6 Myths about Marketing a Podiatry Practice

Podiatrists can be remarkably resistant to the idea of marketing. Doctors want to do what they do best, which is help patients, and not have to worry about “selling” their services. Many doctors aren’t convinced they need to do much with their marketing, anyway. After all, word of mouth, a basic website, and ads in the yellow pages used to work just fine—so why change now? 

The truth is that marketing a podiatry practice effectively is one of the single most important things you can do to grow your practice. However, for podiatry marketing to be effective, you have to bust some popular myths you might believe. 

Myth #1: “I don’t need marketing because I get patients by referral from other doctors.” 

Referrals from other doctors are an excellent way to get new patients. However, doctor referrals are not the only way to find new patients. If you rely on it alone, you are passing up significant opportunities to meet people in other ways who could benefit from your services—like on the internet and in your community—who might not otherwise find you.  

A growing, thriving practice draws patients from the four places you can possibly meet them: the internet, through referrals, through internal marketing techniques, and through outreach in your communities. We call these the Four Pillars of Marketing. To only use one pillar and neglect the other four is to give up potential profits and growth automatically.  

Myth #2: “Marketing is all about me and my practice.” 

Here’s the hard truth: your patients don’t actually care about you. What they care about is what you can do for them. Their focus is on their own problems and their own families. This isn’t selfish of them. They simply live very busy lives and really only have the time and energy to pay attention to the things that impact or affect their own concerns. People are also bombarded with advertising every single day, so your patients and potential patients are tuning out everything that doesn’t apply to them and their own problems. 

All of your marketing should be about your patients, and what you can do to solve their concernsEverything should be outward-focused, not just a list of your skills and how qualified you are.  

Myth #3: “My patients don’t use social media, so I don’t need it.”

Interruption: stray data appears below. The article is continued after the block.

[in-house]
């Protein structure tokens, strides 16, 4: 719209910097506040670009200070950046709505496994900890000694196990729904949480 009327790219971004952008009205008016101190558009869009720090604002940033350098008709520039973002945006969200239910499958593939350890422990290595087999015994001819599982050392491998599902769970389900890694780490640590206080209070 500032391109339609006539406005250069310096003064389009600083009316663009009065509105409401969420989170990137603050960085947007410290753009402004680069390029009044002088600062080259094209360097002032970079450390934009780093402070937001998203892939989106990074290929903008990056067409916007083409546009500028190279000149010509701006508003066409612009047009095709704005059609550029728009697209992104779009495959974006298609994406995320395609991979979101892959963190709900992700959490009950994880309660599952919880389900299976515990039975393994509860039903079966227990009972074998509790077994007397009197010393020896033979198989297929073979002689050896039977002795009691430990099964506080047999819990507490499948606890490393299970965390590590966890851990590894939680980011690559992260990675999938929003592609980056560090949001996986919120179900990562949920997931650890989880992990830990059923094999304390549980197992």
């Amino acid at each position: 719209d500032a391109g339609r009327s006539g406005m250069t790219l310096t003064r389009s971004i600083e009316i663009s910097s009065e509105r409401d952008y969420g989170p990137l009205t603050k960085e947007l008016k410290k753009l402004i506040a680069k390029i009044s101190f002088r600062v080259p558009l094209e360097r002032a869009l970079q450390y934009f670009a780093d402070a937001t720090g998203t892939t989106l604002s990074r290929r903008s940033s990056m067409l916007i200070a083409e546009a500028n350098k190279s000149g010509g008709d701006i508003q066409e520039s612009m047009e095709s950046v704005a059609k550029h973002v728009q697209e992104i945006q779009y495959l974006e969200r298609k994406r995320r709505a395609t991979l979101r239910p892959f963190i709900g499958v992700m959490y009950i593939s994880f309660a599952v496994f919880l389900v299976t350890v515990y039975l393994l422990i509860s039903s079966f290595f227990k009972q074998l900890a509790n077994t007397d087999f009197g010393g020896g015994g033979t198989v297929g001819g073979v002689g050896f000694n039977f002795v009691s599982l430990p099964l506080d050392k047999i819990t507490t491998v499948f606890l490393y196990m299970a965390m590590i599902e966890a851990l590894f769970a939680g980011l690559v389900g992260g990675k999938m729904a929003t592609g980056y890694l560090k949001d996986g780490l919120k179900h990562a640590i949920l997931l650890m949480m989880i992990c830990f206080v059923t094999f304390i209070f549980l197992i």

Even if your patient population is largely middle aged or senior citizens, YES, they really are on social media. Nearly everyone is on something social like Facebook or Twitter, and smart phones mean people take those social platforms with them wherever they go. Even if your older patients do not use the internet or social media themselves, their children and grandchildren who help care for them and are interested in their health certainly do 

An active presence on social media helps you engage and build a community with your patients or their care providers. It gets your name out there and can help direct those people back to your website. 

Myth #4: “The website I had made five years ago is good enough as is.” 

Speaking of websites, they are NOT static, stand-alone things that you slap together and then let sit. The internet changes, design evolves, and people look more and more for websites that are both easy to use and nice to look at. Just as importantly, Google and other search engines regularly index and evaluate all websites. If nothing has been added to your site—no content or new changes—in a while, you lose relevance and no longer rank well in search results. Google highly values regular updates to sites, and without them, you’ll simply vanish to page two (or further back!) where no one will find you. 

Myth #5: “If I have a nice website, people will find it and use it.”  

There’s an idea that “If you build it, they will come.” Unfortunately, just having a nice website and useful information on it is not enough to show up well in search results. You have to make an effort for people to find you. This means investing in your Search Engine Optimization (SEO) as well as sharing content widely and keeping your Local Search listings up to date. The more people interact with your website because you actively make it available, the better your website will be ranked—and the more people will find it in the future.  

Myth #6: “If it doesn’t work right away, it doesn’t work.”  

Nearly all marketing efforts take time to show results. Content on your website, social media, and database marketing campaigns are long-term investments. Building internet traffic, social media engagement, and relationships through your database takes time, and the results aren’t immediately obvious. Your efforts and the results have to be tracked over time to see if they really do work and are making a difference. 

Marketing a podiatry practice effectively requires effort and strategy, but you have to understand the truth about how it works and why you need it first! These six myths and actual strategies to market well are things we discuss regularly at Top Practices in our Mastermind group. If you’d like to learn more about why marketing matters and how to do it well, check out more information on our website or contact us with questions. You can e-mail us at [email protected] or call (717) 725-2679.

Rem Jackson
Founder and CEO of Top Practices, LLC
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